Finding travel destinations your kids enjoy guarantees a great time for everyone.
WORDS Claudia Bouma
Choosing a kids’ bucket list after six years of extensive travel around Oz, a country the size of Europe, was next to impossible, but I gave it a shot. My main criteria for the places I chose include suitability for kids as young as three, and the price tag. As a family of six travelling on a tight budget, we don’t have a lot of money to spend on extravagant tours, so we are always on the lookout for activities that are fun, interesting and affordable.
Mt Gambier would have to be one of the most kid-friendly cities in Australia, with multiple large playgrounds and a free wildlife park. Your kids will also love the Umpherston Sinkhole with its seemingly never-ending steps and the nearby historic machinery that provides great entertainment. The Blue Lake is not to be missed, regardless what time of the year you visit, and the steep walk up the hill to the Centenary Tower is worth the effort – the panoramic views are spectacular. Take the kids to the Cave Garden where a suspended viewing platform near the bottom of the garden allows for a unique insight into the cave.
One place the kids talk about to this day is Vaughan Springs. This small campground located in the Victorian goldfields has one unforgettable attraction: a massive slide which is a favourite with kids and adults. If you’re game, use a jacket or blanket to add speed to your descent and you’re in for a riveting experience. The historic town of Castlemaine is a quick 10-minute drive away, where the kids will enjoy exploring the Forest Creek Gold Diggings, once known as the ‘bank till free for all’. Today, it is a wonderful place for kids to learn about Australia’s fascinating mining history.
The people of the small town of Coonabarabran came up with the brilliant idea of creating the world’s largest virtual solar system drive by building 10 massive billboards, which represent our 10 planets, along five popular driving routes. This amazing project is, in fact, an exciting astronomy adventure which ends at the spectacular Siding Spring Observatory in Warrumbungle NP where an entry fee is payable if you want to see the telescope up close. The park is also a bushwalking mecca with a vast network of trails, differing in length and difficulty. The 12.5km hike to the Breadknife, the park’s iconic feature, is the most popular but you might want to walk to Spirey’s View instead. This 6.2km walk eliminates the steep ascent, yet offers magnificent vistas.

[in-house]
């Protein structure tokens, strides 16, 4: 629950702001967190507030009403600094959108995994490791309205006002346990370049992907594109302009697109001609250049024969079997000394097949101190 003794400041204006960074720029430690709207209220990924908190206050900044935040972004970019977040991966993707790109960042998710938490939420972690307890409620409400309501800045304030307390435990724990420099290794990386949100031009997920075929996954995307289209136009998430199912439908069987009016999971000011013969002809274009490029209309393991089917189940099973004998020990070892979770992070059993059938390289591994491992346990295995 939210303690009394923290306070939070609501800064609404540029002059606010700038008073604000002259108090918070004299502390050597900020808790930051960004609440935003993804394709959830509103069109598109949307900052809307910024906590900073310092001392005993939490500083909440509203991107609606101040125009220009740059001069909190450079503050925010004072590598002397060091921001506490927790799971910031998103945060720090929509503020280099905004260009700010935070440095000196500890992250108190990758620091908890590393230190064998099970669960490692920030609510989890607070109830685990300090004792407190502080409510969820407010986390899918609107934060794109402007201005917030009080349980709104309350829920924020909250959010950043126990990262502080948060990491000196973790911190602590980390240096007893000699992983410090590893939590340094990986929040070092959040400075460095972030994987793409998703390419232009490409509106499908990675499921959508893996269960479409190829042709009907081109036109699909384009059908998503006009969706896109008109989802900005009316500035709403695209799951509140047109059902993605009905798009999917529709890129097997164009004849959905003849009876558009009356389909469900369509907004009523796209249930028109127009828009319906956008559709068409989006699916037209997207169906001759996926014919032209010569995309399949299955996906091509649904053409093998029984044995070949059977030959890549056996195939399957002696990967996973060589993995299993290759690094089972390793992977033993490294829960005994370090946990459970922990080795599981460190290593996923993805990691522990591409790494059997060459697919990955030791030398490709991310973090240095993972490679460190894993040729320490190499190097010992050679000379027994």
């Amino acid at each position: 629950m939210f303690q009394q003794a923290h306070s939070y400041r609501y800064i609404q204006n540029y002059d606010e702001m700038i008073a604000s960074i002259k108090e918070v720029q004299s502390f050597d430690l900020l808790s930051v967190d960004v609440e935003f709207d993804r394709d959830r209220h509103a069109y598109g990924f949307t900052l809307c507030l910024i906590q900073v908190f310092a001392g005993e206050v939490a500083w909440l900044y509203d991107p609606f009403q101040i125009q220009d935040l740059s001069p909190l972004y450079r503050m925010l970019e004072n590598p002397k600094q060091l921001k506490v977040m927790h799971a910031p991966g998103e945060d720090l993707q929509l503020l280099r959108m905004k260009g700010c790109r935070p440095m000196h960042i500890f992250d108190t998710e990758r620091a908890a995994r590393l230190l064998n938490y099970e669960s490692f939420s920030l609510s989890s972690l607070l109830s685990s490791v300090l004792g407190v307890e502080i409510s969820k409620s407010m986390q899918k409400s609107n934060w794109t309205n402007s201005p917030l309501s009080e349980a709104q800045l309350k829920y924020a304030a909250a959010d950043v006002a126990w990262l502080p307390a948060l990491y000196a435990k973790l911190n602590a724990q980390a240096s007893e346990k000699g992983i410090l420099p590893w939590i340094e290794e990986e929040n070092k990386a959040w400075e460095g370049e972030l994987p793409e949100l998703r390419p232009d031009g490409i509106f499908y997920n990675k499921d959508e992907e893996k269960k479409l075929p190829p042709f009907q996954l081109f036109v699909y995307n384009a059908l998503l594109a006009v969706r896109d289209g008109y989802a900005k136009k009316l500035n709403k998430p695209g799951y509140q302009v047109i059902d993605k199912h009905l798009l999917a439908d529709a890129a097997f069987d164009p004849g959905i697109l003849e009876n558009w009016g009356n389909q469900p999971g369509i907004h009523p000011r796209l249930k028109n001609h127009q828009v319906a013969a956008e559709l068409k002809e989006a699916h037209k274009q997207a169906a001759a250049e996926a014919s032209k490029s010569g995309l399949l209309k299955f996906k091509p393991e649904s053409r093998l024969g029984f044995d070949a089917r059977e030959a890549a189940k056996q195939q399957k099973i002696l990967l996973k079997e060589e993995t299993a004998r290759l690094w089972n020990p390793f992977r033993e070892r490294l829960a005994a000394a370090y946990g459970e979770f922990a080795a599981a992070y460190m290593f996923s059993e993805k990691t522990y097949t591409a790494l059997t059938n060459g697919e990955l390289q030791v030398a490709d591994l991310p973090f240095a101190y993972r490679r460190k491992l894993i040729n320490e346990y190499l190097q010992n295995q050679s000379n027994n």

Dave Evans Bicentennial Tree can be found in Warren NP, a short drive from Pemberton in southern Western Australia. The two older kids didn’t stare at the impressive karri tree for long once they realised they could climb the thing. One hundred and thirty rungs separated them from the top viewing platform, which is a dizzying 75m high while the treetop cabin weighs two tonnes. They didn’t make it to the top as they were too little at the time, but this tree certainly ranks high on their bucket list for the next trip west.
Driving into the outback town of Longreach from the east it is impossible to miss the Qantas Founders Museum as the great red tail of a decommissioned Boeing 747 dominates the landscape. The museum has won multiple awards and entry for kids under five when accompanied by an adult is free. The spectacular Wing Walk Tour is only accessible for kids aged 12 and up. Longreach is also famous for its tribute to the many outback pioneers – the Australian Stockman’s Hall of Fame. The gift shop has lots of interesting books, videos and souvenirs but you’ll have to pay the entry fee if you want to enter the museum.